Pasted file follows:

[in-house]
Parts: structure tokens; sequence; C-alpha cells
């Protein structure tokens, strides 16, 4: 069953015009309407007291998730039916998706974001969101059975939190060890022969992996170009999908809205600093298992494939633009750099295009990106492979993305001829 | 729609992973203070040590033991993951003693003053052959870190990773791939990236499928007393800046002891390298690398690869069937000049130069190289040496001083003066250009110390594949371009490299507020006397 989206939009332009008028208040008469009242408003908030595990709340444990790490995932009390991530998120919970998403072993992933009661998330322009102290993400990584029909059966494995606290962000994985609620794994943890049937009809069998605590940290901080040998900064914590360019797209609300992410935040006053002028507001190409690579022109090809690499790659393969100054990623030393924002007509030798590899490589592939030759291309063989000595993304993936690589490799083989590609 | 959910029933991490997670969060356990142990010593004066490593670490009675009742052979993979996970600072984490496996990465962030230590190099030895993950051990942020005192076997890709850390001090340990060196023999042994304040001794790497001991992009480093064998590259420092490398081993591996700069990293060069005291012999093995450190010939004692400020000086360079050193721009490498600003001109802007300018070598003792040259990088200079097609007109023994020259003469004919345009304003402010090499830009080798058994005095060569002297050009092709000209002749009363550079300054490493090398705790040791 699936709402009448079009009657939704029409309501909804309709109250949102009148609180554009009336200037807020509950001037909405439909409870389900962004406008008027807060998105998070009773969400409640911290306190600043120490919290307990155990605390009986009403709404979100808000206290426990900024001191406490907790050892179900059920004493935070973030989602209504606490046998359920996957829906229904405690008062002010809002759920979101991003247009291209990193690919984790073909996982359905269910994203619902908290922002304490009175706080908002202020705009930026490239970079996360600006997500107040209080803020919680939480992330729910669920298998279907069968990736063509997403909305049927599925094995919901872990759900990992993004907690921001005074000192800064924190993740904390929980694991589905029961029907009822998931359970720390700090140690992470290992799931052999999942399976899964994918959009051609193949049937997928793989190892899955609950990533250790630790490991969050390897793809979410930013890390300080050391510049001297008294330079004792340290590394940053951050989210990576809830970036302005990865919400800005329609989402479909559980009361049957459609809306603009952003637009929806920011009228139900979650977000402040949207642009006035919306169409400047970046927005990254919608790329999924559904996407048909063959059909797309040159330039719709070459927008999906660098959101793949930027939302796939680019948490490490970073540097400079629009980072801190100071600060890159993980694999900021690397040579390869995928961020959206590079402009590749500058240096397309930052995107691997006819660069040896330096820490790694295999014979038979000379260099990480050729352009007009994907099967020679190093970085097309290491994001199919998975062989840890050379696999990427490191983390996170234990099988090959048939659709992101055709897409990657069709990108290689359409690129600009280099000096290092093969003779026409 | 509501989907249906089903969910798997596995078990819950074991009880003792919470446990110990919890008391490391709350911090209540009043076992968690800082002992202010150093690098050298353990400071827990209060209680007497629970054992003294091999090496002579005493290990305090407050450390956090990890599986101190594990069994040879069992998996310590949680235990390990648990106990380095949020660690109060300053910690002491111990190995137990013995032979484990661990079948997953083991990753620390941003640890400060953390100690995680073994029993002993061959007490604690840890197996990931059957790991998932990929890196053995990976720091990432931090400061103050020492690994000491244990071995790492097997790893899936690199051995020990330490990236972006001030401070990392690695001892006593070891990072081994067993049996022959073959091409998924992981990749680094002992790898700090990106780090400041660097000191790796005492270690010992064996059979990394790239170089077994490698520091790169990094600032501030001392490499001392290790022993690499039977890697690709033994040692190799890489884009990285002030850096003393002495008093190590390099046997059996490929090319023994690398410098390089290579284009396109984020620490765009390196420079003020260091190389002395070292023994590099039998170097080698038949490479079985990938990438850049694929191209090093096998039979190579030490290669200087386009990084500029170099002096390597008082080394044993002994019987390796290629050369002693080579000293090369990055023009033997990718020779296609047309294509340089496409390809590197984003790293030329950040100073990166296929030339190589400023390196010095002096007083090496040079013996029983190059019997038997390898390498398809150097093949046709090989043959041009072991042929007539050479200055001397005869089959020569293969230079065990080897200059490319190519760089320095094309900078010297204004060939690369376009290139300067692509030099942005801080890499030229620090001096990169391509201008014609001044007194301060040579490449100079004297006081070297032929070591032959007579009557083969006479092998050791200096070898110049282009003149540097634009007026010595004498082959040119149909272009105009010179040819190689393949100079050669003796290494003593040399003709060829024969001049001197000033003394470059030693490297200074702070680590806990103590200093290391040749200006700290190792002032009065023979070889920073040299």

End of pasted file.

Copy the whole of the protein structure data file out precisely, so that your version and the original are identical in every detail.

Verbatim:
[in-house]
Parts: structure tokens; sequence; C-alpha cells
């Protein structure tokens, strides 16, 4: 069953015009309407007291998730039916998706974001969101059975939190060890022969992996170009999908809205600093298992494939633009750099295009990106492979993305001829 | 729609992973203070040590033991993951003693003053052959870190990773791939990236499928007393800046002891390298690398690869069937000049130069190289040496001083003066250009110390594949371009490299507020006397 989206939009332009008028208040008469009242408003908030595990709340444990790490995932009390991530998120919970998403072993992933009661998330322009102290993400990584029909059966494995606290962000994985609620794994943890049937009809069998605590940290901080040998900064914590360019797209609300992410935040006053002028507001190409690579022109090809690499790659393969100054990623030393924002007509030798590899490589592939030759291309063989000595993304993936690589490799083989590609 | 959910029933991490997670969060356990142990010593004066490593670490009675009742052979993979996970600072984490496996990465962030230590190099030895993950051990942020005192076997890709850390001090340990060196023999042994304040001794790497001991992009480093064998590259420092490398081993591996700069990293060069005291012999093995450190010939004692400020000086360079050193721009490498600003001109802007300018070598003792040259990088200079097609007109023994020259003469004919345009304003402010090499830009080798058994005095060569002297050009092709000209002749009363550079300054490493090398705790040791 699936709402009448079009009657939704029409309501909804309709109250949102009148609180554009009336200037807020509950001037909405439909409870389900962004406008008027807060998105998070009773969400409640911290306190600043120490919290307990155990605390009986009403709404979100808000206290426990900024001191406490907790050892179900059920004493935070973030989602209504606490046998359920996957829906229904405690008062002010809002759920979101991003247009291209990193690919984790073909996982359905269910994203619902908290922002304490009175706080908002202020705009930026490239970079996360600006997500107040209080803020919680939480992330729910669920298998279907069968990736063509997403909305049927599925094995919901872990759900990992993004907690921001005074000192800064924190993740904390929980694991589905029961029907009822998931359970720390700090140690992470290992799931052999999942399976899964994918959009051609193949049937997928793989190892899955609950990533250790630790490991969050390897793809979410930013890390300080050391510049001297008294330079004792340290590394940053951050989210990576809830970036302005990865919400800005329609989402479909559980009361049957459609809306603009952003637009929806920011009228139900979650977000402040949207642009006035919306169409400047970046927005990254919608790329999924559904996407048909063959059909797309040159330039719709070459927008999906660098959101793949930027939302796939680019948490490490970073540097400079629009980072801190100071600060890159993980694999900021690397040579390869995928961020959206590079402009590749500058240096397309930052995107691997006819660069040896330096820490790694295999014979038979000379260099990480050729352009007009994907099967020679190093970085097309290491994001199919998975062989840890050379696999990427490191983390996170234990099988090959048939659709992101055709897409990657069709990108290689359409690129600009280099000096290092093969003779026409 | 509501989907249906089903969910798997596995078990819950074991009880003792919470446990110990919890008391490391709350911090209540009043076992968690800082002992202010150093690098050298353990400071827990209060209680007497629970054992003294091999090496002579005493290990305090407050450390956090990890599986101190594990069994040879069992998996310590949680235990390990648990106990380095949020660690109060300053910690002491111990190995137990013995032979484990661990079948997953083991990753620390941003640890400060953390100690995680073994029993002993061959007490604690840890197996990931059957790991998932990929890196053995990976720091990432931090400061103050020492690994000491244990071995790492097997790893899936690199051995020990330490990236972006001030401070990392690695001892006593070891990072081994067993049996022959073959091409998924992981990749680094002992790898700090990106780090400041660097000191790796005492270690010992064996059979990394790239170089077994490698520091790169990094600032501030001392490499001392290790022993690499039977890697690709033994040692190799890489884009990285002030850096003393002495008093190590390099046997059996490929090319023994690398410098390089290579284009396109984020620490765009390196420079003020260091190389002395070292023994590099039998170097080698038949490479079985990938990438850049694929191209090093096998039979190579030490290669200087386009990084500029170099002096390597008082080394044993002994019987390796290629050369002693080579000293090369990055023009033997990718020779296609047309294509340089496409390809590197984003790293030329950040100073990166296929030339190589400023390196010095002096007083090496040079013996029983190059019997038997390898390498398809150097093949046709090989043959041009072991042929007539050479200055001397005869089959020569293969230079065990080897200059490319190519760089320095094309900078010297204004060939690369376009290139300067692509030099942005801080890499030229620090001096990169391509201008014609001044007194301060040579490449100079004297006081070297032929070591032959007579009557083969006479092998050791200096070898110049282009003149540097634009007026010595004498082959040119149909272009105009010179040819190689393949100079050669003796290494003593040399003709060829024969001049001197000033003394470059030693490297200074702070680590806990103590200093290391040749200006700290190792002032009065023979070889920073040299």